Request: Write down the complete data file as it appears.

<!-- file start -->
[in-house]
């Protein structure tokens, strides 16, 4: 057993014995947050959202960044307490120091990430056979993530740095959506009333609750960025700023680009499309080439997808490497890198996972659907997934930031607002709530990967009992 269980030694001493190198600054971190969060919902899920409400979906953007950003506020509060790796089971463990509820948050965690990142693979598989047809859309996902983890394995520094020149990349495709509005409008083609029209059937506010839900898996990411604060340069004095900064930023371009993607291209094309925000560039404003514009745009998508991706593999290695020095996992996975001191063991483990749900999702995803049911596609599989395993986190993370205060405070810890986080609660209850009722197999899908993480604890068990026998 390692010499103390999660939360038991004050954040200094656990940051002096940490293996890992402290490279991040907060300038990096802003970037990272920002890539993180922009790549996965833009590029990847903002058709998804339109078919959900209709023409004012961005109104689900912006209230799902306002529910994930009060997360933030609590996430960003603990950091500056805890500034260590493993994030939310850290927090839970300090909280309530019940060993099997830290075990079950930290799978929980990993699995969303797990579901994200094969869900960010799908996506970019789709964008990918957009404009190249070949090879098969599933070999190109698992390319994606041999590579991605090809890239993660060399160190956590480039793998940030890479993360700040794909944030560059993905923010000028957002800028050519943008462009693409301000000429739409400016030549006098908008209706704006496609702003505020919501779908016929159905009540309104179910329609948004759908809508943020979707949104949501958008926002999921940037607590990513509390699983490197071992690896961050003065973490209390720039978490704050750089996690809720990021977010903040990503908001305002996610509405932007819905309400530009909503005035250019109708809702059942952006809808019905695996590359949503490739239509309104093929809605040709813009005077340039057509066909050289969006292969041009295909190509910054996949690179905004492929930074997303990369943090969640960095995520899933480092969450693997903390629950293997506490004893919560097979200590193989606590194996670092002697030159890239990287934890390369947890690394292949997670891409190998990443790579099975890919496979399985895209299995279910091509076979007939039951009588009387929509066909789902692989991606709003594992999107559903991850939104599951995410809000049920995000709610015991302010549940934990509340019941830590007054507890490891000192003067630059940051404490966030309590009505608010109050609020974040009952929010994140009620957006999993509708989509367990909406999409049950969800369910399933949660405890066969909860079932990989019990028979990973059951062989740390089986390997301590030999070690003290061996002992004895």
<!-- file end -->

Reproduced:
[in-house]
């Protein structure tokens, strides 16, 4: 057993014995947050959202960044307490120091990430056979993530740095959506009333609750960025700023680009499309080439997808490497890198996972659907997934930031607002709530990967009992 269980030694001493190198600054971190969060919902899920409400979906953007950003506020509060790796089971463990509820948050965690990142693979598989047809859309996902983890394995520094020149990349495709509005409008083609029209059937506010839900898996990411604060340069004095900064930023371009993607291209094309925000560039404003514009745009998508991706593999290695020095996992996975001191063991483990749900999702995803049911596609599989395993986190993370205060405070810890986080609660209850009722197999899908993480604890068990026998 390692010499103390999660939360038991004050954040200094656990940051002096940490293996890992402290490279991040907060300038990096802003970037990272920002890539993180922009790549996965833009590029990847903002058709998804339109078919959900209709023409004012961005109104689900912006209230799902306002529910994930009060997360933030609590996430960003603990950091500056805890500034260590493993994030939310850290927090839970300090909280309530019940060993099997830290075990079950930290799978929980990993699995969303797990579901994200094969869900960010799908996506970019789709964008990918957009404009190249070949090879098969599933070999190109698992390319994606041999590579991605090809890239993660060399160190956590480039793998940030890479993360700040794909944030560059993905923010000028957002800028050519943008462009693409301000000429739409400016030549006098908008209706704006496609702003505020919501779908016929159905009540309104179910329609948004759908809508943020979707949104949501958008926002999921940037607590990513509390699983490197071992690896961050003065973490209390720039978490704050750089996690809720990021977010903040990503908001305002996610509405932007819905309400530009909503005035250019109708809702059942952006809808019905695996590359949503490739239509309104093929809605040709813009005077340039057509066909050289969006292969041009295909190509910054996949690179905004492929930074997303990369943090969640960095995520899933480092969450693997903390629950293997506490004893919560097979200590193989606590194996670092002697030159890239990287934890390369947890690394292949997670891409190998990443790579099975890919496979399985895209299995279910091509076979007939039951009588009387929509066909789902692989991606709003594992999107559903991850939104599951995410809000049920995000709610015991302010549940934990509340019941830590007054507890490891000192003067630059940051404490966030309590009505608010109050609020974040009952929010994140009620957006999993509708989509367990909406999409049950969800369910399933949660405890066969909860079932990989019990028979990973059951062989740390089986390997301590030999070690003290061996002992004895």